This article is about the Queen’s Own Oxfordshire Hussars and will help you to research the Regiment and those who served with it during the First World War. This article is one of a series I have written to help you research soldiers who served in the First World War:
The Queen’s Own Oxfordshire Hussars in the First World War
This article is about the Oxfordshire Yeomanry which in 1914 had its headquarters at Oxford and recruited its four squadrons from the surrounding area. During the war, the Regiment raised a Second (2nd/1st) and Third line (3rd/1st) regiments which have left few records. There is a two page appendix covering both in the regimental history which I have discussed below.
In August 1914, the Queen’s Own Oxfordshire Hussars was part of the 2nd South Midland Mounted Brigade along with the Bucks, and Berkshire Yeomanry and a variety of supporting units. The Regiment was mobilized on the outbreak of war and landed in France in September 1914. The Oxfordshire Yeomanry was the first Territorial Force unit to depart for France though it arrived after the London Scottish (14th Battalion, London Regiment) and the Honourable Artillery Company. The Oxfordshire Yeomanry did hold the distinction of being the first Territorial Force unit to come into action.
In October 1914, the Regiment joined the 2nd Cavalry Brigade, 1st Cavalry Division but its service was short-lived as in November 1914 the Regiment was transferred to the 4th Cavalry Brigade, 2nd Cavalry Division. The Regiment served on the Western Front for the duration of the First World War.
How to Research Soldiers who Served in the Oxfordshire Hussars
The first step I would recommend is looking at my research guides to Researching WW1 Soldiers which will help you find medal and service records. Your next steps would be:
- Download the Oxfordshire Hussars’ War Diary (see below)
- Get hold of a copy of The Oxfordshire Hussars in the Great War by Adrian Keith-Falconer which I have discussed below
Officers: Usually very easy to research and prior to the outbreak of war they were drawn from the local Oxfordshire gentry. First, check for a service record at the National Archives. If an officer continued to serve past April 1922 then service record will still be with the MOD. Officers are mentioned throughout the Oxford Yeomanry’s war diary and regimental history. The Regimental history also contains a list of officers who served with the Oxfordshire Hussars, along with appendices of officers who became casualties and received decorations.
If you’re after a photograph of an officer, then The Sphere, The Tatler, Illustrated London News are good places to start. I have written a guide to help you: Researching Soldiers Using Newspapers.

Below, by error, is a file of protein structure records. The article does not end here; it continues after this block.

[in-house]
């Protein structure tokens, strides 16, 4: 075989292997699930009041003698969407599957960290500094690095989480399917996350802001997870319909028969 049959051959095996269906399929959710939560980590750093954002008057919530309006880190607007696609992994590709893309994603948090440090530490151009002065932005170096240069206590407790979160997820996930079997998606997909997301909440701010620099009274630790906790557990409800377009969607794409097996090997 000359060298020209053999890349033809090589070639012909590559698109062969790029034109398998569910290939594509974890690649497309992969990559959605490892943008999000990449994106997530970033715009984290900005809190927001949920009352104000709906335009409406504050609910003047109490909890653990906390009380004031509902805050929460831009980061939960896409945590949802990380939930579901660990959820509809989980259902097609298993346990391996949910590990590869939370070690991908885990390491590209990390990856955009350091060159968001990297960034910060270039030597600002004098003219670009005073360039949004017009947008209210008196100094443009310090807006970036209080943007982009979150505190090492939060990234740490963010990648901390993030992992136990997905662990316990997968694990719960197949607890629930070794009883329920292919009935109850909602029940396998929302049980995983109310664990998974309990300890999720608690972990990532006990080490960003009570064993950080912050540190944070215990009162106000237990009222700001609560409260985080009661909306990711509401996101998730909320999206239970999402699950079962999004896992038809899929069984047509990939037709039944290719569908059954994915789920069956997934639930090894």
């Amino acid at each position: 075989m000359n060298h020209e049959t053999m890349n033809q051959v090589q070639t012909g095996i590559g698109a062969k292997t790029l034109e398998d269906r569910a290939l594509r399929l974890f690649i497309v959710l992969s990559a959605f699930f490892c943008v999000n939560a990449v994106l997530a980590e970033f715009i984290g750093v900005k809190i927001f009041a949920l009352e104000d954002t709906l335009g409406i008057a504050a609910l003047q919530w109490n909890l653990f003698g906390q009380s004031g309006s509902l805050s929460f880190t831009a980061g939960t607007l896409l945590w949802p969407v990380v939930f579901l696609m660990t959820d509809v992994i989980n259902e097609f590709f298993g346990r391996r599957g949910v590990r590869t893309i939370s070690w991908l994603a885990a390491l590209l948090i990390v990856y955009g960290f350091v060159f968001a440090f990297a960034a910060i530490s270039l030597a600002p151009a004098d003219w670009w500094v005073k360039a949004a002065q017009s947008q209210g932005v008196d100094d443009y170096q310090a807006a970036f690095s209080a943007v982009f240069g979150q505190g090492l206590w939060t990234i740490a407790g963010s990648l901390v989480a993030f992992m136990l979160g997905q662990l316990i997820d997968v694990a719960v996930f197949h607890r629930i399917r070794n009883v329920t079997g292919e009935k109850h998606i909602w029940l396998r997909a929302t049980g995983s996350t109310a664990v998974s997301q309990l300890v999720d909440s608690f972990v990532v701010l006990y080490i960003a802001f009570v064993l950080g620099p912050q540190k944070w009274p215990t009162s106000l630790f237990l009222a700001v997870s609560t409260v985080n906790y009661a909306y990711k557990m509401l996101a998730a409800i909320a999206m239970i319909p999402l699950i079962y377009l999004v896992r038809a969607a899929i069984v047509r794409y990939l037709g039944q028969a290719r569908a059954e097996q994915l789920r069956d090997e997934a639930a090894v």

Major Valentine Fleming Oxfordshire Hussars who was killed in action in 1917. Valentine Fleming was the father of Ian Fleming the creator of James Bond.
Other Ranks: A service record is really the key document to find as other ranks are a lot harder to research compared to officers. Unfortunately, many were destroyed in the Blitz. If a soldier served past January 1921 then this record is still kept by the MOD. The regimental history contains a complete list of casualties, killed, wounded, prisoner suffered by the Oxfordshire Hussars as well as a list of other ranks who were decorated. The casualty list contains the soldier’s regimental number, rank and name, date of wound and place/battle. Like officers, a newspaper search is always worthwhile: Researching Soldiers Using Newspapers. A date of enlistment in the regiment can often be worked out if no service record has survived from a soldier’s regimental number.
The photograph above shows the soldiers of the Regiment commemorated on the Pozieres Memorial to the missing, near Albert on the Somme. There are 25 names and all died between 21 March and 1 April 1918 during the opening phase of the German Spring Offensive.
War Diary of the Oxfordshire Hussars
There is one war diary for the 1/1 Oxfordshire Hussars which has been digitized and can be downloaded for a small fee from the National Archives’ website. There is also a small war diary for the 2/2 Oxfordshire Hussars which hasn’t been digitized and can only be viewed at the National Archives.
- Date: 01 August 1914 – 20 May 1919
- 4th Cavalry Brigade, 2nd Cavalry Division
- Reference: WO95/1137/2
- Notes: An average war diary at best which is why the regimental history is so useful. The only appendix is a typed account of a raid conducted on 24 July 1917 which I have transcribed below.
- Date: October 1915 – February 1916
- 2/2 South Midland Mounted Brigade, 2nd Mounted Division